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WRITE TEAM: Colorado travel broadens my sky

The train snakes its way steadily up the foothills, climbing gradually with each out-of-the-way switchback.

The city of Denver begins to spread out below us as we mount the slopes, until we start cutting through rocky outcrops into the taller mountains beyond. Now the dry rangeland has given way to a steep landscape of granite punctuated by brave pine trees clinging in the cracks of the stone hills.

Passengers “ooh and ahh” as each new vista unfolds, and we see the snow-covered “fourteeners” that form the Continental Divide. (“Fourteeners” is mountain climber lingo for the 14,000-foot peaks, including Longs Peak which I remember climbing as a child.)

I lose count of the tunnels we go through. Most of the 31 between Denver and my destination of Winter Park are fairly short, but the last, the Moffat Tunnel, is 6.2 miles long, taking us right under James Peak to the Fraser River Valley.

As the train pulls up to the little station, surrounded by snow-covered mountains topped with clouds, my smiling brother-in-law meets me, looking fit as ever from his athletic life of skiing and mountain-biking. He spends the next few hours showing me around the snowy village and ski slopes. As we walk, I feel a bit winded, and realize the elevation is almost 9,000 feet, so the air is thinner.

In the afternoon, I board the train from California to head back east. Back through the tunnels and gorges, back down the switchbacks to the plain, back through the city of Denver where I had spent the last precious week catching up with my nephew’s family. Their gentle, gracious voices still ring in my ears. I treasure the special time of worship in their home, their singing prayers as the mother drives them to school through city traffic.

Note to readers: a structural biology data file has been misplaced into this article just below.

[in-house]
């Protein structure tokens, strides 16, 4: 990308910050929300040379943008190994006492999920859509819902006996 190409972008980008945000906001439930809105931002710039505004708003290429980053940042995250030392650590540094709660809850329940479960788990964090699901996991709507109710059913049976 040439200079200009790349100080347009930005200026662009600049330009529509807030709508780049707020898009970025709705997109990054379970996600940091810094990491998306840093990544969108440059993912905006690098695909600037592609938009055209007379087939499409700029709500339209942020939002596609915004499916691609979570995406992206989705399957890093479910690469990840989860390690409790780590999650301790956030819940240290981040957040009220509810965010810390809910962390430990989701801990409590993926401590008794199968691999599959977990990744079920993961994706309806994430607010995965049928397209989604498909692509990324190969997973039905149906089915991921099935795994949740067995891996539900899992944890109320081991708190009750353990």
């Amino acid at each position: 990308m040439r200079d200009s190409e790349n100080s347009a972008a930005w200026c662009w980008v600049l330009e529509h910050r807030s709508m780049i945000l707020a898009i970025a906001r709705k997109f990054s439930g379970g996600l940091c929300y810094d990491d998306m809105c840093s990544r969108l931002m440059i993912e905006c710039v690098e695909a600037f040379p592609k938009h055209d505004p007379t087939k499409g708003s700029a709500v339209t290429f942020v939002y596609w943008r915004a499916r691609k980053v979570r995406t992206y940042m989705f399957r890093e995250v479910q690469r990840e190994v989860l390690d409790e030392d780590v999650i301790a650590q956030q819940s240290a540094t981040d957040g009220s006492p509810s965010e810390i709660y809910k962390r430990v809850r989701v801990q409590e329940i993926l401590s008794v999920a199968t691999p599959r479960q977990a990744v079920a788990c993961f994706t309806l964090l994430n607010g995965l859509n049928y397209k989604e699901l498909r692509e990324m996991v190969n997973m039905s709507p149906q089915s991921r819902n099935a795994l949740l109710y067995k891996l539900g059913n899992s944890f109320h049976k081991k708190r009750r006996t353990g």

In the more than two years since I saw them, they have matured marvelously, yet our bond of affection remains strong. I was doubly blessed by catching up with another nephew I hadn’t seen in years, and so glad to see him doing well.

Evening has fallen, and in the train we settle in for the night-time journey across the plains. After a pleasant meal in the diner, meeting some other travelers bound for various destinations, I bed down in my sleeping compartment with the moon shining in my window.

Sleeping on the train is a special experience — aware I am all night of the rocking and rumbling, the warning whistle sounding at each intersection, the deep darkness of the landscape beyond the tracks, and the calm assurance that as I rest, the miles are rolling away and I am nearing my loved ones at home.

Mid-day will see me stepping off the iron carriage in familiar Princeton while my fellow travelers continue to Chicago. My daughter will meet me and on the drive home we’ll catch up on her doings at the farm so I can rejoin the work force, the home team.

I will bear greetings from the relatives I visited along with their thanks to her for doing the chores so I could take this rich and welcome respite.

As I return to my routine, in my heart I will still feel close to my dear ones I visited, and in my mind I will still see the expanses of sky I’ve traveled under, and the mountains revealing the unshakeable majesty of our Maker.

WINIFRED HOFFMAN, of Earlville, is a farmer, breeder of dual-purpose cattle and a student of life. She can be reached by emailing

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